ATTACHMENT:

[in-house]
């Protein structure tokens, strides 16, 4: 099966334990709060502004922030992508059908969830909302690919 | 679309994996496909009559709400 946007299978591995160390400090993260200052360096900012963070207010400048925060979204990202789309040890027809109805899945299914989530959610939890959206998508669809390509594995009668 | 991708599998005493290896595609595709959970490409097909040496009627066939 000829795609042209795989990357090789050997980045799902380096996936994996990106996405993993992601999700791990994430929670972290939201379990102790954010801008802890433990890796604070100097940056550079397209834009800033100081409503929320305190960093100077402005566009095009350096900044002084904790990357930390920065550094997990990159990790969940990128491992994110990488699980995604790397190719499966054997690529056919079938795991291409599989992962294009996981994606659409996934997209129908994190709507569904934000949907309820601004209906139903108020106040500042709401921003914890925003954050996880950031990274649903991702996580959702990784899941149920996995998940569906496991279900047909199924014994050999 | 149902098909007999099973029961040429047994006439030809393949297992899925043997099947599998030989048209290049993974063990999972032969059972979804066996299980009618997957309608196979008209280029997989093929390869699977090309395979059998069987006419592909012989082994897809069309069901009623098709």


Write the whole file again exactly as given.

[in-house]
């Protein structure tokens, strides 16, 4: 099966334990709060502004922030992508059908969830909302690919 | 679309994996496909009559709400 946007299978591995160390400090993260200052360096900012963070207010400048925060979204990202789309040890027809109805899945299914989530959610939890959206998508669809390509594995009668 | 991708599998005493290896595609595709959970490409097909040496009627066939 000829795609042209795989990357090789050997980045799902380096996936994996990106996405993993992601999700791990994430929670972290939201379990102790954010801008802890433990890796604070100097940056550079397209834009800033100081409503929320305190960093100077402005566009095009350096900044002084904790990357930390920065550094997990990159990790969940990128491992994110990488699980995604790397190719499966054997690529056919079938795991291409599989992962294009996981994606659409996934997209129908994190709507569904934000949907309820601004209906139903108020106040500042709401921003914890925003954050996880950031990274649903991702996580959702990784899941149920996995998940569906496991279900047909199924014994050999 | 149902098909007999099973029961040429047994006439030809393949297992899925043997099947599998030989048209290049993974063990999972032969059972979804066996299980009618997957309608196979008209280029997989093929390869699977090309395979059998069987006419592909012989082994897809069309069901009623098709």